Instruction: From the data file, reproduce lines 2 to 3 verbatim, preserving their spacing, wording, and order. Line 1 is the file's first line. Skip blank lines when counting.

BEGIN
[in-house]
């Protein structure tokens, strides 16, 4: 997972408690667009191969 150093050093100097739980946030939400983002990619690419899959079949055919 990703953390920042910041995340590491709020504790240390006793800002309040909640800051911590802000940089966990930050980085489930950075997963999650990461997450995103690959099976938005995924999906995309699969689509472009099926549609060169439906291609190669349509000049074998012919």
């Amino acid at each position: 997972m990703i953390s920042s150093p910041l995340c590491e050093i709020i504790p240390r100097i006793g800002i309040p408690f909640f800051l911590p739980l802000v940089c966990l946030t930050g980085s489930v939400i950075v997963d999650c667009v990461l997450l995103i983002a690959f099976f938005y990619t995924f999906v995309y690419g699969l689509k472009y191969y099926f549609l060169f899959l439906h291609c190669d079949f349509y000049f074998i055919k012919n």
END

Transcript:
């Protein structure tokens, strides 16, 4: 997972408690667009191969 150093050093100097739980946030939400983002990619690419899959079949055919 990703953390920042910041995340590491709020504790240390006793800002309040909640800051911590802000940089966990930050980085489930950075997963999650990461997450995103690959099976938005995924999906995309699969689509472009099926549609060169439906291609190669349509000049074998012919």
């Amino acid at each position: 997972m990703i953390s920042s150093p910041l995340c590491e050093i709020i504790p240390r100097i006793g800002i309040p408690f909640f800051l911590p739980l802000v940089c966990l946030t930050g980085s489930v939400i950075v997963d999650c667009v990461l997450l995103i983002a690959f099976f938005y990619t995924f999906v995309y690419g699969l689509k472009y191969y099926f549609l060169f899959l439906h291609c190669d079949f349509y000049f074998i055919k012919n």